Resettlement Group Continues Work Amid National Uncertainty

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Megan Johnson, director of the Jersey City office of Church World Service, meets with members of the group Greater New York City Families for Syria.

In the two weeks following a stay on President Donald Trump's ban on travelers from seven majority-Muslim countries, the Jersey City office of resettlement agency Church World Service had to find housing for two dozen refugees coming to the United States. 

Director Megan Johnson says in an average month, her office resettles closer to 15 people. But lately, it's been very busy.

"We are mobilizing everybody, then stopping everybody," she said. "We don't know exactly what's going to happen moving forward." 

Johnson's office is one of many that is struggling to continue its work amid national uncertainty over immigration policy. Trump is expected to issue a new order this week, following the stay granted by the Ninth Circuit Court of Appeals.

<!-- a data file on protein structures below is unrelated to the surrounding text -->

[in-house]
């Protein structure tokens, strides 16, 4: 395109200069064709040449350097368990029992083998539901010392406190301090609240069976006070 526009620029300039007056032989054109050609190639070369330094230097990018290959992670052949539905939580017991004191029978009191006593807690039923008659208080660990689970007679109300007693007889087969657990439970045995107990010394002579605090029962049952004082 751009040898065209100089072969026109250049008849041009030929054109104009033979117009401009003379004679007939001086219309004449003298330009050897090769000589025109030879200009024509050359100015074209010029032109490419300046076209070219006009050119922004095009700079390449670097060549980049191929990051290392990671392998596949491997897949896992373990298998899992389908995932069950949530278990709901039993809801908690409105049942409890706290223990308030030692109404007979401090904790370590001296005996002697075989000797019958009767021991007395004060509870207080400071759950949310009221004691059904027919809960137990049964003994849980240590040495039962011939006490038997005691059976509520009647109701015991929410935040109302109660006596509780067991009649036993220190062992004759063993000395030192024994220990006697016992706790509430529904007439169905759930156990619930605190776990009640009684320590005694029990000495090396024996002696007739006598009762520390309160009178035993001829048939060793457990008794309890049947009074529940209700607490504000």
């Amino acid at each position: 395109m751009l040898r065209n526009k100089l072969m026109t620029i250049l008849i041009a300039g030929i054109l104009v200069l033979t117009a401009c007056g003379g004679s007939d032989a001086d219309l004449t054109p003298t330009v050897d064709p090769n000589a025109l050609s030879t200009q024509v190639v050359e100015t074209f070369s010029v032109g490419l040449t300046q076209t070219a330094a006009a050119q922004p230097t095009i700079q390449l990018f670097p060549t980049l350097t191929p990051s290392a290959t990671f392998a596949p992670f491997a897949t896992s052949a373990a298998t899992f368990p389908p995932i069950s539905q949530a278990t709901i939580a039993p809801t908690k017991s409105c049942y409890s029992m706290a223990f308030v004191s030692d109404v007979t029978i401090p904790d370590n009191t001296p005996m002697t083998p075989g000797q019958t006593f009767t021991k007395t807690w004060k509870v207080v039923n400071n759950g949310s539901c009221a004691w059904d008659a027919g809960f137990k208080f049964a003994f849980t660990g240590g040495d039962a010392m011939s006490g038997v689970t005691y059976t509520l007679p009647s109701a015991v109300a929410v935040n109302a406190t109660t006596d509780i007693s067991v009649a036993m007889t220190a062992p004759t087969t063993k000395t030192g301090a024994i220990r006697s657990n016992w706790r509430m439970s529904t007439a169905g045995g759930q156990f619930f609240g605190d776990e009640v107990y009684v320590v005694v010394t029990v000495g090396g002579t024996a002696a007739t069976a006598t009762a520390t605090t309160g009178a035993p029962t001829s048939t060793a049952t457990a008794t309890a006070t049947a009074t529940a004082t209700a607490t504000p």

But groups like Church World Service are forging ahead, despite the uncertainty. Last week, Johnson met with a grassroots group, Greater New York City Families for Syria, to talk about how they might work together. The group started on Facebook in late December, and now has over 1,300 members. The goal is to create a network of people ready and willing to help out when help is needed. 

Johnson said it's help from the public, including putting pressure on public officials, that will ultimately make the difference. Her agency is currently working to find housing for its next family, scheduled to arrive from Afghanistan early next month.